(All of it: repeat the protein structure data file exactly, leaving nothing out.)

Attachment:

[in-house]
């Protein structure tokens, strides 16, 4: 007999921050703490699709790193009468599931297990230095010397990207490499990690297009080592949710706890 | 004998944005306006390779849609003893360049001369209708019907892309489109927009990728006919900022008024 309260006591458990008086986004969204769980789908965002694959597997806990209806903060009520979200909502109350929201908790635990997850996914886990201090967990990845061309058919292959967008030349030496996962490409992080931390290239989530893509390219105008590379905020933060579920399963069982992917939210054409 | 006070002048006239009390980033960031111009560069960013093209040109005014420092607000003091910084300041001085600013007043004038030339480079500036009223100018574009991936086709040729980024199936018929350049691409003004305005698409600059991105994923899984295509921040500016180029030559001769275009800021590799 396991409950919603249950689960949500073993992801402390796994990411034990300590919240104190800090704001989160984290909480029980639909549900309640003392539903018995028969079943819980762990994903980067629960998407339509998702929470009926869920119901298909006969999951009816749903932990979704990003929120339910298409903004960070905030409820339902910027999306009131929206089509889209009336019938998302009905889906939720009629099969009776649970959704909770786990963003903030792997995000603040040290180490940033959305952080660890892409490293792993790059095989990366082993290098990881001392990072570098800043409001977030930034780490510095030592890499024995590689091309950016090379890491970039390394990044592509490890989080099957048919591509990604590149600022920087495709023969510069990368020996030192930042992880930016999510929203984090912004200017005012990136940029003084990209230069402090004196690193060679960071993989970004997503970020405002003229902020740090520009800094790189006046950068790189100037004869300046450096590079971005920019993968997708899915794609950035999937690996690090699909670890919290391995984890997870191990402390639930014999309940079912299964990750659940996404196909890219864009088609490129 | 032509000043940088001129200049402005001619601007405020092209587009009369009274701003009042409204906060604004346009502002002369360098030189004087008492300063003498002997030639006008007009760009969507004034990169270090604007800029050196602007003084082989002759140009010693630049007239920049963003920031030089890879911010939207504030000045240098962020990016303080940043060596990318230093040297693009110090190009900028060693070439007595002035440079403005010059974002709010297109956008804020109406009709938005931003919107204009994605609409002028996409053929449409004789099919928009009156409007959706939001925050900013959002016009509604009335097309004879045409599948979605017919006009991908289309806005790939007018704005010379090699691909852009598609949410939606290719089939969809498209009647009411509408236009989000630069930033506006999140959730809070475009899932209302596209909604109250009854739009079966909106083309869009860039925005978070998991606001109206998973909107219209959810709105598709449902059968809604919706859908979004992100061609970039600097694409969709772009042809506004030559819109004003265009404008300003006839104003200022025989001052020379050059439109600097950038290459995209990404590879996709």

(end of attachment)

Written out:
[in-house]
């Protein structure tokens, strides 16, 4: 007999921050703490699709790193009468599931297990230095010397990207490499990690297009080592949710706890 | 004998944005306006390779849609003893360049001369209708019907892309489109927009990728006919900022008024 309260006591458990008086986004969204769980789908965002694959597997806990209806903060009520979200909502109350929201908790635990997850996914886990201090967990990845061309058919292959967008030349030496996962490409992080931390290239989530893509390219105008590379905020933060579920399963069982992917939210054409 | 006070002048006239009390980033960031111009560069960013093209040109005014420092607000003091910084300041001085600013007043004038030339480079500036009223100018574009991936086709040729980024199936018929350049691409003004305005698409600059991105994923899984295509921040500016180029030559001769275009800021590799 396991409950919603249950689960949500073993992801402390796994990411034990300590919240104190800090704001989160984290909480029980639909549900309640003392539903018995028969079943819980762990994903980067629960998407339509998702929470009926869920119901298909006969999951009816749903932990979704990003929120339910298409903004960070905030409820339902910027999306009131929206089509889209009336019938998302009905889906939720009629099969009776649970959704909770786990963003903030792997995000603040040290180490940033959305952080660890892409490293792993790059095989990366082993290098990881001392990072570098800043409001977030930034780490510095030592890499024995590689091309950016090379890491970039390394990044592509490890989080099957048919591509990604590149600022920087495709023969510069990368020996030192930042992880930016999510929203984090912004200017005012990136940029003084990209230069402090004196690193060679960071993989970004997503970020405002003229902020740090520009800094790189006046950068790189100037004869300046450096590079971005920019993968997708899915794609950035999937690996690090699909670890919290391995984890997870191990402390639930014999309940079912299964990750659940996404196909890219864009088609490129 | 032509000043940088001129200049402005001619601007405020092209587009009369009274701003009042409204906060604004346009502002002369360098030189004087008492300063003498002997030639006008007009760009969507004034990169270090604007800029050196602007003084082989002759140009010693630049007239920049963003920031030089890879911010939207504030000045240098962020990016303080940043060596990318230093040297693009110090190009900028060693070439007595002035440079403005010059974002709010297109956008804020109406009709938005931003919107204009994605609409002028996409053929449409004789099919928009009156409007959706939001925050900013959002016009509604009335097309004879045409599948979605017919006009991908289309806005790939007018704005010379090699691909852009598609949410939606290719089939969809498209009647009411509408236009989000630069930033506006999140959730809070475009899932209302596209909604109250009854739009079966909106083309869009860039925005978070998991606001109206998973909107219209959810709105598709449902059968809604919706859908979004992100061609970039600097694409969709772009042809506004030559819109004003265009404008300003006839104003200022025989001052020379050059439109600097950038290459995209990404590879996709």